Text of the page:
Unemployment rate improves for all 77 counties: Every Oklahoma county and the state’s largest metro areas showed improvement in August unemployment rates compared to last year. The jobless rate fell 0.7 percentage points in the Oklahoma City and an entire percent in the Tulsa metro areas since August 2017, hitting rates of 3.2 and 3.5 percent, respectively. These rates are an improvement from the July numbers, when unemployment was at 3.3 percent in Oklahoma City and 3.6 percent in Tulsa. [NewsOK]

Workshop to educate teachers on legislative process: A free workshop will be held to bring a better understanding of how Oklahoma’s legislative process works to prioritize and fund public education, as well as a review of various issues that impact a teacher’s ability to teach and a student’s ability to learn. The one-day advocacy workshop will be held Oct. 19, in Nigh University Center’s Constitution Hall at the University of Central Oklahoma in Edmond. [Woodward News]

OU College of Law associate dean resigns amid controversy surrounding views published in 2014 book: An associate dean of the OU College of Law has resigned his administrative position after his controversial views and affiliations were uncovered. Joseph Harroz, OU College of Law dean, released a public statement saying that Brian McCall has voluntarily resigned his position as associate dean for academic affairs amid controversy. The OU Daily had published two stories on McCall — one regarding his ties to a hate publication and one regarding his 2014 book containing views about women’s wearing pants, same-sex marriage and education. [OU Daily]

Search for new OKC city manager begins: Oklahoma City has produced a 10-page prospectus announcing its hunt for a new city manager. Jim Couch, the city’s longest-serving city manager, is retiring effective Jan. 2 after 18 years. The brochure describes the city’s history and culture, and its council-manager form of government. The city council’s priorities are listed, from public safety and criminal justice reform to enhancing wellness and transit and maintaining strong financial management. [NewsOK]

Two interim Tulsa City Councilors take oath: Two interim Tulsa City Councilors were sworn-in today to fill vacancies in Districts 3 and 7.  District 3 Councilor Karen O’Brien serves on the Sales Tax Overview Committee and District 7 Councilor Arianna Moore is a former City Councilor serving from 2012 to 2014. [Public Radio Tulsa] Council makes new Tulsa flag the official city flag. [Public Radio Tulsa] The City of Tulsa has started the process of establishing a tourism improvement district. [Public Radio Tulsa]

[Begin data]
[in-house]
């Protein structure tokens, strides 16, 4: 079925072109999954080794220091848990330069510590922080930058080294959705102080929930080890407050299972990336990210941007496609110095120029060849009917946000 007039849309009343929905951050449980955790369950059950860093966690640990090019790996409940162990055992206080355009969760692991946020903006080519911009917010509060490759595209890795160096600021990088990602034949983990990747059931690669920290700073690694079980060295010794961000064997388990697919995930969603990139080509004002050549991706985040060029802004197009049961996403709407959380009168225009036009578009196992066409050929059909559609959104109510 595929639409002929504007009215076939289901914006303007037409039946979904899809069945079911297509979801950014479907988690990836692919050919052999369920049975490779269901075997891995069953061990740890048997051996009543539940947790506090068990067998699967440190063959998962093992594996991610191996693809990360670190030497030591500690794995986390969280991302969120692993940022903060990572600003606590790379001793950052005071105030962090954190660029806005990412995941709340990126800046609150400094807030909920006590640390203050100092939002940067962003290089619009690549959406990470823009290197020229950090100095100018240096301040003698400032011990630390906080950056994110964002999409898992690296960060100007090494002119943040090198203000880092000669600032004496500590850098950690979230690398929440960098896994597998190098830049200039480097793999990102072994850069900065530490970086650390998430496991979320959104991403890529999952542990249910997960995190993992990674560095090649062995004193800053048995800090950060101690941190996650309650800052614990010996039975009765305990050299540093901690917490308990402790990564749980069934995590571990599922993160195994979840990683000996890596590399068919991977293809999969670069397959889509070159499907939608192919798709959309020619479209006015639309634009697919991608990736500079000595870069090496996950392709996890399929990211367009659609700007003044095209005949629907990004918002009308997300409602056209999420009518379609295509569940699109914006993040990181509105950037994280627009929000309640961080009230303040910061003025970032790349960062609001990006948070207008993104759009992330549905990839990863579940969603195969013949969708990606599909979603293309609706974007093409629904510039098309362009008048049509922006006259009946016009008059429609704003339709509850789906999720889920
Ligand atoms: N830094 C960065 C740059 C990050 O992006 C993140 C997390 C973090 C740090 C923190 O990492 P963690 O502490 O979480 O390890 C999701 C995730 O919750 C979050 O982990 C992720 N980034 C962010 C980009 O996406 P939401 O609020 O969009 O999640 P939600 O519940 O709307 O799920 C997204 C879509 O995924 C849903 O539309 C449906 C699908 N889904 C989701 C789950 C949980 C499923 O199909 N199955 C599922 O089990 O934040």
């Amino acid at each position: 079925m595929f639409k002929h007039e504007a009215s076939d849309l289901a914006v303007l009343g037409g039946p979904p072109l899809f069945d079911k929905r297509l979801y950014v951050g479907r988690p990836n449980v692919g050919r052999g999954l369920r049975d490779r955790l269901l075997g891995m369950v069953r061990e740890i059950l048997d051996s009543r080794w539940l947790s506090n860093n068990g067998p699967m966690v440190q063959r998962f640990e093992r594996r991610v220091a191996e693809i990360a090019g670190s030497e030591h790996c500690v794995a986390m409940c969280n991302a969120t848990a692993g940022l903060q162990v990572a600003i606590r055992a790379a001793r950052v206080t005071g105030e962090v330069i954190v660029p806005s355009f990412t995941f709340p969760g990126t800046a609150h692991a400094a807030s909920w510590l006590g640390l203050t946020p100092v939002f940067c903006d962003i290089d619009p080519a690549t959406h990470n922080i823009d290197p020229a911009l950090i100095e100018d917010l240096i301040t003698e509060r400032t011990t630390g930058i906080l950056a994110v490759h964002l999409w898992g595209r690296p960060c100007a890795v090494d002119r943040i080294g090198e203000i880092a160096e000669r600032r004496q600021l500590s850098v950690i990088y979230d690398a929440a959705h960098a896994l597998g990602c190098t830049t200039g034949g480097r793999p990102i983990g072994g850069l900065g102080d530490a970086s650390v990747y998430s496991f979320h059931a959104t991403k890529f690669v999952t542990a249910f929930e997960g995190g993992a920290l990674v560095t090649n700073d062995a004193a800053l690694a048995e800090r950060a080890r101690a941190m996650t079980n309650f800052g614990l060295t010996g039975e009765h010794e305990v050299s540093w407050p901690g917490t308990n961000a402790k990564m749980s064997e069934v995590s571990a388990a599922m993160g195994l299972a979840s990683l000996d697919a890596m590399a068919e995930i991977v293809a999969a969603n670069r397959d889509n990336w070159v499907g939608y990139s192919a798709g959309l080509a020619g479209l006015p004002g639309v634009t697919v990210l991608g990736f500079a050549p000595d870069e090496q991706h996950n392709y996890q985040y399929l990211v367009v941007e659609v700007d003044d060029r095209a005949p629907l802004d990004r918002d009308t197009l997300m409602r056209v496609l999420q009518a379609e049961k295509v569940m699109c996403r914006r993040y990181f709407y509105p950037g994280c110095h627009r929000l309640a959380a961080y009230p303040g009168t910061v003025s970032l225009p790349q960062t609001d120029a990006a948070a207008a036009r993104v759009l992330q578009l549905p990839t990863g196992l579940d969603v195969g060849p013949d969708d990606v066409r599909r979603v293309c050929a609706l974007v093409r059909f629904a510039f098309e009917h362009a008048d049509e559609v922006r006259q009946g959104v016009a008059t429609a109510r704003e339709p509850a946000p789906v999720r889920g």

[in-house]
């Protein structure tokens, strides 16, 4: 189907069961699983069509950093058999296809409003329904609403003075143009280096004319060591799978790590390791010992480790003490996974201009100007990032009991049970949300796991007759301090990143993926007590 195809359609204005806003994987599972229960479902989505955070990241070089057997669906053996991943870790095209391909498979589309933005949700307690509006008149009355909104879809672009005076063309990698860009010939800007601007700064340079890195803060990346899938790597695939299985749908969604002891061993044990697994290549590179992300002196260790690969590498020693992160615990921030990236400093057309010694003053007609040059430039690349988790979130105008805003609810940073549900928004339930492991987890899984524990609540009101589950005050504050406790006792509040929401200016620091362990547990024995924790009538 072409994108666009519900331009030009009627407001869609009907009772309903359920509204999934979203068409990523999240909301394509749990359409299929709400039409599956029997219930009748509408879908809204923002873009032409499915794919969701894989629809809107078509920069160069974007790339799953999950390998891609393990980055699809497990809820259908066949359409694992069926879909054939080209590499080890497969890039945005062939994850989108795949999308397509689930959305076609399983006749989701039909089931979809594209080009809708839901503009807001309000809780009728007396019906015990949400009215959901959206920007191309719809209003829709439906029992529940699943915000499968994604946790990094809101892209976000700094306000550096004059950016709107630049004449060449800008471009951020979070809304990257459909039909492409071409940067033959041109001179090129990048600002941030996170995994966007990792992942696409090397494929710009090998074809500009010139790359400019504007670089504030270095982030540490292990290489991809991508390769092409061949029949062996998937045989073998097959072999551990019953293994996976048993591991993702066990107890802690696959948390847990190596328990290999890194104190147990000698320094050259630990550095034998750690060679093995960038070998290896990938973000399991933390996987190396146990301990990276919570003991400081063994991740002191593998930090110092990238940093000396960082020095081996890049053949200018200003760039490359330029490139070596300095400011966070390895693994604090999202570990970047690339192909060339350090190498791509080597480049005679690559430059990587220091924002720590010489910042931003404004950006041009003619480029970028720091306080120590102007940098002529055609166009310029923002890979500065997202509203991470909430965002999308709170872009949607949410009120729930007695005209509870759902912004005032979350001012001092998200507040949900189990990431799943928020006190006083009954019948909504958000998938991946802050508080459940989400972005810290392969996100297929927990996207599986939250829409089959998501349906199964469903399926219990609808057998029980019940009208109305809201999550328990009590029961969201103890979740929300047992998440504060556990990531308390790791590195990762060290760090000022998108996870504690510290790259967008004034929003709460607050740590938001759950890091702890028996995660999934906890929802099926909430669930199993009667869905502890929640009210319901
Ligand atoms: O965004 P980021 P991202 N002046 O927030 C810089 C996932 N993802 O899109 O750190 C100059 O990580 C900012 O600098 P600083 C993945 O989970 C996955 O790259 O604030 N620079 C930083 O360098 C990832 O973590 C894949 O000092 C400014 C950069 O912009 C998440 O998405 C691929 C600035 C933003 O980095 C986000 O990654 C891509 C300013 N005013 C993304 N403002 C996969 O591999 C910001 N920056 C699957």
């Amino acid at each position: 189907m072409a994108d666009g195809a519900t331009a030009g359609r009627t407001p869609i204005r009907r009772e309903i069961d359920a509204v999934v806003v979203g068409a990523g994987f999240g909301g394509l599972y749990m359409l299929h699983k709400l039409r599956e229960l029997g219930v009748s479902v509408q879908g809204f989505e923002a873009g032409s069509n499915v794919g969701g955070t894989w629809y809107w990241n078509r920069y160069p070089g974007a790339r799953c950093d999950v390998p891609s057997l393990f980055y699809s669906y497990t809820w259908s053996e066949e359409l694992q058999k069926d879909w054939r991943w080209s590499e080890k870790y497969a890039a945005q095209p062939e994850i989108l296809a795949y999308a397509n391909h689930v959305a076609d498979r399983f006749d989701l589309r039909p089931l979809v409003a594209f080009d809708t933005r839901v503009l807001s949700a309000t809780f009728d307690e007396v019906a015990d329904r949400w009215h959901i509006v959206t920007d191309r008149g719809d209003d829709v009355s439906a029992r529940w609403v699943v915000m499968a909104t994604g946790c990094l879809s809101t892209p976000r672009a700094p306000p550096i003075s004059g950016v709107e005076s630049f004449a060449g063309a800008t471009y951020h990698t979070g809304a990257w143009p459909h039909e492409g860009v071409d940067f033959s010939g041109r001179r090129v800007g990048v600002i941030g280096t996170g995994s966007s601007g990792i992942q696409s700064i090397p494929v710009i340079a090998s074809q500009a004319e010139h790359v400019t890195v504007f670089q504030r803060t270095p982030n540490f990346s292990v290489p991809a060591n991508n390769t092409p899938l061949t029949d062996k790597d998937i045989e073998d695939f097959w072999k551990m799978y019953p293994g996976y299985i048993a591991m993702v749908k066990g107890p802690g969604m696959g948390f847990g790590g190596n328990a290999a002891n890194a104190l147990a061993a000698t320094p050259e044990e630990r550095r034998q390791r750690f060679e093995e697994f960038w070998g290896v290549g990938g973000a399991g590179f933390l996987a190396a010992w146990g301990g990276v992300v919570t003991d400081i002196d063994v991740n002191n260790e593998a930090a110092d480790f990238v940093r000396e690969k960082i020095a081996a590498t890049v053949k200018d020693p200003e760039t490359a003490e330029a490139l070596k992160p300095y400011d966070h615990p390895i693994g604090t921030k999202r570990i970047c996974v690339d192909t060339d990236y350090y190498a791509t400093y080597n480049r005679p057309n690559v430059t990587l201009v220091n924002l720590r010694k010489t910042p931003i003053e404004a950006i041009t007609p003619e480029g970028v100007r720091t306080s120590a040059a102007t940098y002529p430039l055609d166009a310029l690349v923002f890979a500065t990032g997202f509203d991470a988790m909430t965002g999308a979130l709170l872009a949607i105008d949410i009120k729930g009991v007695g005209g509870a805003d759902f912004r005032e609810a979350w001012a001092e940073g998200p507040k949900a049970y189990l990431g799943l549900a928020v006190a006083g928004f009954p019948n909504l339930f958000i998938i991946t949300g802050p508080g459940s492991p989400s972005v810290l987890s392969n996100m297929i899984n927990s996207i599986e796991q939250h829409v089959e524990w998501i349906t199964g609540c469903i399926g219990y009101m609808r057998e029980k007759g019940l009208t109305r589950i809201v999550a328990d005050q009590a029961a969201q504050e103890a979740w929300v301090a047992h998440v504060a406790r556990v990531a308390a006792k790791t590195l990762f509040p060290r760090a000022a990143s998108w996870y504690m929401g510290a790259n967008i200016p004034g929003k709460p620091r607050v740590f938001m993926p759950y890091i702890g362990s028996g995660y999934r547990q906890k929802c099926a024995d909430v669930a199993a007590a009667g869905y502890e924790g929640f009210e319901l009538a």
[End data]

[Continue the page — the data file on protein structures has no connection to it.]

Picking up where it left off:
Tulsa County judge issues public apology to jurors for using their private information for campaign purposes: Tulsa County District Judge James Caputo publicly apologized Thursday to jurors who had served in his courtroom for using their private information in his campaign for re-election. “A heartfelt apology is tendered to the former jurors who received letters from me asking them to support my re-election on November 6, 2018,” Caputo wrote in a letter that appeared briefly on the Tulsa County Bar Association’s website. [Tulsa World]

Oklahoma farmers ‘sowing on faith’ after farm bill expires: Federal lawmakers failed to pass a new farm bill by the September 30 deadline. Though key programs like crop insurance won’t be affected, funding for others will stop at the end of the year. “Some of these other smaller programs are vitally important to farmers,” noted Jimmy Kinder, a wheat and cattle farmer in Walters, Oklahoma. [KGOU]

Entrepreneur says he’s been cut out of Oklahoma tribe’s online poker venture: With little fanfare, the tiny Iowa Tribe of Oklahoma launched the world’s first functional internet gaming website owned by a sovereign nation earlier this year. After years of legal wrangling, the tribe’s website greysnowpoker.com quietly went live sometime this spring, without the aid of the enigmatic Florida entrepreneur who initially came up with the idea. [The Frontier]

Joe Exotic kept an AR-15 he said was ‘For Carole’: Federal prosecutors painted a picture of Joe Exotic as a mentally-unstable, vengeful man with nothing to lose during a court hearing Thursday. A U.S. District Court magistrate ruled Maldonado will continued to be held without bond while awaiting trial for murder-for hire charges after hearing about two hours of testimony. [The Frontier]

Quote of the Day

“That’s the journey, but you’ve got to magnify that unfortunately not times 10 kids, but times hundreds of thousands of kids that are in that category, which requires a complete rebuild of the educational system to turn it into trauma-informed education.”

-Alex Gwinn, president of the Alliance for HOPE International, speaking at a summit to help Oklahoma educators better understand and mitigate the impact of childhood trauma [NewsOK]

Number of the Day

-37.3%

How much Oklahoma’s per-student state funding for higher education decreased from 2008 to 2018, after inflation, the 4th largest cuts in the U.S.

[Center on Budget and Policy Priorities]

See previous Numbers of the Day here.

Policy Note

Family consequences of detention/deportation: Effects on finances, health, and well-being: These findings show that detention or deportation has major multigenerational effects across families and the broader community. Families face severe financial hardship while at the same time they are dealing with the emotional trauma of being separated from their loved one. Loss of the family member from the home significantly disrupts children’s lives and has major negative impacts on their mental and emotional health that compromise their ability to learn and perform in school and research suggests will lead to poor long-term physical and mental health outcomes. [Kaiser Family Foundation]

You can sign up here to receive In The Know by e-mail.